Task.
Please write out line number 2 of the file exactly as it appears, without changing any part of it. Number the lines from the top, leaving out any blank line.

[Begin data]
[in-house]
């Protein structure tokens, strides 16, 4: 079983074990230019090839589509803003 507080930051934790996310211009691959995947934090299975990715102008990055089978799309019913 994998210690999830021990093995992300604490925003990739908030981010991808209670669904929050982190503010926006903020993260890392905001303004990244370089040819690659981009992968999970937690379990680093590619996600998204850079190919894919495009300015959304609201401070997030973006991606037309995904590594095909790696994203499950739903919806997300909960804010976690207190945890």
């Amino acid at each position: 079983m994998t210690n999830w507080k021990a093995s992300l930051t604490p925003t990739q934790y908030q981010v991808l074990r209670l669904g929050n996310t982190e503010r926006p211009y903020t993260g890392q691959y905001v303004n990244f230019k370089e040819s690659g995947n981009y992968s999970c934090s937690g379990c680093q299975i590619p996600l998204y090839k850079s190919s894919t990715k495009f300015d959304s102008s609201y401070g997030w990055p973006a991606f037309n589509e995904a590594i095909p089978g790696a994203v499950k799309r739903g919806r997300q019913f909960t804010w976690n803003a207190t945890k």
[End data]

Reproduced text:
């Protein structure tokens, strides 16, 4: 079983074990230019090839589509803003 507080930051934790996310211009691959995947934090299975990715102008990055089978799309019913 994998210690999830021990093995992300604490925003990739908030981010991808209670669904929050982190503010926006903020993260890392905001303004990244370089040819690659981009992968999970937690379990680093590619996600998204850079190919894919495009300015959304609201401070997030973006991606037309995904590594095909790696994203499950739903919806997300909960804010976690207190945890």